Legendary | Worth driving from anywhere
Avril-Bleh & Sons | The Best of Cincinnati’s Sausages
Review by: Michael Stern
Cincinnati got is moniker Queen City before the Civil War. At that time, it was the fastest-growing metropolis in the Midwest. Shortly thereafter, it outpaced Dublin as the world’s foremost pig processor. It then earned the nickname Porkopolis. There now are bigger cities in the heartland and places that produce more pork. But we don’t know of another opportunity to savor pork in so many unique ways. Some passions express uniquely local taste: goetta and liver pudding, for example. Ribs, ham, and bacon occupy inordinate space on restaurant menus and in grocery store meat cases. Of all the ways to savor pork, Cincinnati’s sausages dominate the local diet.
Every Sausage Known to Humans
Being from Chicago, I thought I knew a thing or two about sausage. But a browse through Avril-Bleh & Sons opened my eyes. The family-run meat market has been in the pork packing business since the 19th century. Its house motto reads “A link with the past since 1894.” This vintage butcher shop makes more sausages than I ever knew existed. These include bierwurst, bratwurst,and knockwurst. Yard sausage features plenty of garlic. Bockwurst hits the shelves only in the Spring. Want a regular wiener? Will that me natural casing or skinless? There are tiny links, oatmeal rings, liverwurst, kielbasa, andouille, and chorizo. Star among them all is the city’s beloved mett. Short for mettwurst, a mett is a cured, deeply smoked, rugged-grind sausage made with both beef and pork. It looks like a regular hot dog, but is twice as portly, firmly packed inside its natural casing. It snaps when you bit it and it radiates smoky flavor.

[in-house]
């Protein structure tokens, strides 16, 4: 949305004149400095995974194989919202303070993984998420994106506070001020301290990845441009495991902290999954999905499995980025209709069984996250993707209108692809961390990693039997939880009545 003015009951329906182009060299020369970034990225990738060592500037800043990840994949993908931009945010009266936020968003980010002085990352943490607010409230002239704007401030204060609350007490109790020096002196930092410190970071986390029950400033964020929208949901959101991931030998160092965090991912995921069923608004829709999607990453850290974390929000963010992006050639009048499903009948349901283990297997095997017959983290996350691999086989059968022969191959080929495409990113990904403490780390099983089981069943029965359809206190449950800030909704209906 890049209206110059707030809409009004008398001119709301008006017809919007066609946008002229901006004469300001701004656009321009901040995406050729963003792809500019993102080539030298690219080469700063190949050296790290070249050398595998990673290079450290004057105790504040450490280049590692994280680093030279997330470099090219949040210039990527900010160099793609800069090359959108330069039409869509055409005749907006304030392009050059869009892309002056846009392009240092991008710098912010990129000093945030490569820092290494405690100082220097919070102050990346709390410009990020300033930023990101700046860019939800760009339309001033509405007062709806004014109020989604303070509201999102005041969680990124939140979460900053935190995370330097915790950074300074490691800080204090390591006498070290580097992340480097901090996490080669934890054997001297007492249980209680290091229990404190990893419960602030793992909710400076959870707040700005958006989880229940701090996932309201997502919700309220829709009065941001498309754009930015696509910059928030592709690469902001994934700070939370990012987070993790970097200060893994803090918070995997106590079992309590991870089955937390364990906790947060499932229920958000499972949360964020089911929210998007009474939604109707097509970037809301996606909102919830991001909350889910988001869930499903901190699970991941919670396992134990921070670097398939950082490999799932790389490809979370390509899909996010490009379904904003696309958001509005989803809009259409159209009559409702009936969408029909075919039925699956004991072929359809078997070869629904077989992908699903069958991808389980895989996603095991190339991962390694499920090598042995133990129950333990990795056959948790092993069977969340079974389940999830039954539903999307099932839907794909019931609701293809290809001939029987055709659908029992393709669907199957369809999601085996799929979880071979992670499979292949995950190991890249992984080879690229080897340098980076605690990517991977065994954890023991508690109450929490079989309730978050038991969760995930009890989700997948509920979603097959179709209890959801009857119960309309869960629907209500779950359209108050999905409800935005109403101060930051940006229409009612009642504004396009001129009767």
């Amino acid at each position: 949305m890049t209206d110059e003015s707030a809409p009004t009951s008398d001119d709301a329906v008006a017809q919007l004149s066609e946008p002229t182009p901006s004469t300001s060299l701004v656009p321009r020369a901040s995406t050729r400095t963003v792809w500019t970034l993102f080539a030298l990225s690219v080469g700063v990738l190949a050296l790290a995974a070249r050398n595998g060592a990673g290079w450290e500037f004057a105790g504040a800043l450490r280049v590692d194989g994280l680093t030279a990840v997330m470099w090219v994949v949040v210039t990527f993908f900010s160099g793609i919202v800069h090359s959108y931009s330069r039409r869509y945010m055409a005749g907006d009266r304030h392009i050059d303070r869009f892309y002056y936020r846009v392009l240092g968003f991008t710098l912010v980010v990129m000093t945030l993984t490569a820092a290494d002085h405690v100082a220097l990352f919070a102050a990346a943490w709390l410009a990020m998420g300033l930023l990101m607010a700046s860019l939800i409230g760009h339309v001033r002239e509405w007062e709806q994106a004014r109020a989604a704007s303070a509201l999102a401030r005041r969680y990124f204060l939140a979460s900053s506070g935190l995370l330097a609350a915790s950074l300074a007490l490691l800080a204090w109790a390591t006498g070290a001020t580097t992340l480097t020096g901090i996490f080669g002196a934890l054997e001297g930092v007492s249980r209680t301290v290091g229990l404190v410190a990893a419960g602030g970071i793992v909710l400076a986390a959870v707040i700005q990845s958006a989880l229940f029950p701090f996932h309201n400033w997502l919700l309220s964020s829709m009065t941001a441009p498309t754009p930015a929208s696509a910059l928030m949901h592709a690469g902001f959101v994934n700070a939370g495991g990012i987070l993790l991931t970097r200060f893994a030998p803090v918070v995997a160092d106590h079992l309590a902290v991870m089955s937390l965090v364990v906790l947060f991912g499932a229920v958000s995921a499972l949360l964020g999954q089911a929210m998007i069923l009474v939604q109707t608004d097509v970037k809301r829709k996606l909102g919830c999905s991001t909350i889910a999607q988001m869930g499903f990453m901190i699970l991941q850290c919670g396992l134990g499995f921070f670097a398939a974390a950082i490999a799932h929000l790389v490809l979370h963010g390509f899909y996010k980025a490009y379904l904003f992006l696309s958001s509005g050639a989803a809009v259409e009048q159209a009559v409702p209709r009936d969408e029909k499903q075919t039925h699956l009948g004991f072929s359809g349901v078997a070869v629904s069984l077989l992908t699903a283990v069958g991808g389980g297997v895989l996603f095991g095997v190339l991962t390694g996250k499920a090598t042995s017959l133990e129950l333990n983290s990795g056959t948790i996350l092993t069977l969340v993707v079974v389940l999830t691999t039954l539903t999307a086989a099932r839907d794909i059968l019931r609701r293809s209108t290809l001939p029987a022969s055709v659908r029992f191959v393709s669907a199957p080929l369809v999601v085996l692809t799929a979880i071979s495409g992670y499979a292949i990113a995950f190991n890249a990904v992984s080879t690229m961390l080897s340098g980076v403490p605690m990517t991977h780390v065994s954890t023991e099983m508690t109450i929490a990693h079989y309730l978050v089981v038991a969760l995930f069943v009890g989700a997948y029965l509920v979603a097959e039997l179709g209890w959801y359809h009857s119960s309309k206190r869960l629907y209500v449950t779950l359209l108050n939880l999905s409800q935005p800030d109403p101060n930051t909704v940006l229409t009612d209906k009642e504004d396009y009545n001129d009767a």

I cannot imagine a better place to enjoy a mett than at an al fresco table on the sidewalk just outside Avril-Bleh. This is where the shop maintains a summertime cart. From it, the appetizing aroma of grilling pork wafts through the neighborhood. Unlike the gigantic repertoire of Cincinnati’s sausages inside, the cart’s menu is minimal. It cooks kielbasa, Italian sausage, chorizo, brats, cheeseburgers, hot dogs and metts. Choose one of three kinds of mett: regular, hot, cheddar. Have any of them bunned with peppers, onions, kraut, and condiments. What a splendid taste of Cincinnati!
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